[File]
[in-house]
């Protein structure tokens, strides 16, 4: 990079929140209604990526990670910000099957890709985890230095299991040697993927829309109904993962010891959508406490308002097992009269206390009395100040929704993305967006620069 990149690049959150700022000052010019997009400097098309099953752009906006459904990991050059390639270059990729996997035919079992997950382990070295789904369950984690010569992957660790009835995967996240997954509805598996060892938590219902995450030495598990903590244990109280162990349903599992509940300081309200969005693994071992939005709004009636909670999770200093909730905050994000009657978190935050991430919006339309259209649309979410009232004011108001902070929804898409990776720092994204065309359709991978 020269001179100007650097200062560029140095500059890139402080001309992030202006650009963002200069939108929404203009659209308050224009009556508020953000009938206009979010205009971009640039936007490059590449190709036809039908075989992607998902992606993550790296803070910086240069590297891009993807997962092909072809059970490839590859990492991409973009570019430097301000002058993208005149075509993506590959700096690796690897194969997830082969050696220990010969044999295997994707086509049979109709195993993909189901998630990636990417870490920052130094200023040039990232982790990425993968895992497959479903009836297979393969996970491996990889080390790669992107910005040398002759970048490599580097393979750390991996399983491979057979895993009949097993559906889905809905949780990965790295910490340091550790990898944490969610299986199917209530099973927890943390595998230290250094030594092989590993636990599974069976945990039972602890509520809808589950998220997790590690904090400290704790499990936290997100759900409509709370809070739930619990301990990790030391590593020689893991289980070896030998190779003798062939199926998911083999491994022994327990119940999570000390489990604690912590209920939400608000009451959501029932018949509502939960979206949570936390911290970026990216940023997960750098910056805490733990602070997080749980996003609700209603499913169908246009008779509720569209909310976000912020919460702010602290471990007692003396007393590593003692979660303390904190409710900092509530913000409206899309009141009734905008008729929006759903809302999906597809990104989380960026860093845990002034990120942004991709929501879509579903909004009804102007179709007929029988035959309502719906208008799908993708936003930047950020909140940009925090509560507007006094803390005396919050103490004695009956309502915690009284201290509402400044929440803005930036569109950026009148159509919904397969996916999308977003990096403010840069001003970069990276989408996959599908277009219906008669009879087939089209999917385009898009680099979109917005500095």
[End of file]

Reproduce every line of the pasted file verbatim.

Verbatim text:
[in-house]
């Protein structure tokens, strides 16, 4: 990079929140209604990526990670910000099957890709985890230095299991040697993927829309109904993962010891959508406490308002097992009269206390009395100040929704993305967006620069 990149690049959150700022000052010019997009400097098309099953752009906006459904990991050059390639270059990729996997035919079992997950382990070295789904369950984690010569992957660790009835995967996240997954509805598996060892938590219902995450030495598990903590244990109280162990349903599992509940300081309200969005693994071992939005709004009636909670999770200093909730905050994000009657978190935050991430919006339309259209649309979410009232004011108001902070929804898409990776720092994204065309359709991978 020269001179100007650097200062560029140095500059890139402080001309992030202006650009963002200069939108929404203009659209308050224009009556508020953000009938206009979010205009971009640039936007490059590449190709036809039908075989992607998902992606993550790296803070910086240069590297891009993807997962092909072809059970490839590859990492991409973009570019430097301000002058993208005149075509993506590959700096690796690897194969997830082969050696220990010969044999295997994707086509049979109709195993993909189901998630990636990417870490920052130094200023040039990232982790990425993968895992497959479903009836297979393969996970491996990889080390790669992107910005040398002759970048490599580097393979750390991996399983491979057979895993009949097993559906889905809905949780990965790295910490340091550790990898944490969610299986199917209530099973927890943390595998230290250094030594092989590993636990599974069976945990039972602890509520809808589950998220997790590690904090400290704790499990936290997100759900409509709370809070739930619990301990990790030391590593020689893991289980070896030998190779003798062939199926998911083999491994022994327990119940999570000390489990604690912590209920939400608000009451959501029932018949509502939960979206949570936390911290970026990216940023997960750098910056805490733990602070997080749980996003609700209603499913169908246009008779509720569209909310976000912020919460702010602290471990007692003396007393590593003692979660303390904190409710900092509530913000409206899309009141009734905008008729929006759903809302999906597809990104989380960026860093845990002034990120942004991709929501879509579903909004009804102007179709007929029988035959309502719906208008799908993708936003930047950020909140940009925090509560507007006094803390005396919050103490004695009956309502915690009284201290509402400044929440803005930036569109950026009148159509919904397969996916999308977003990096403010840069001003970069990276989408996959599908277009219906008669009879087939089209999917385009898009680099979109917005500095």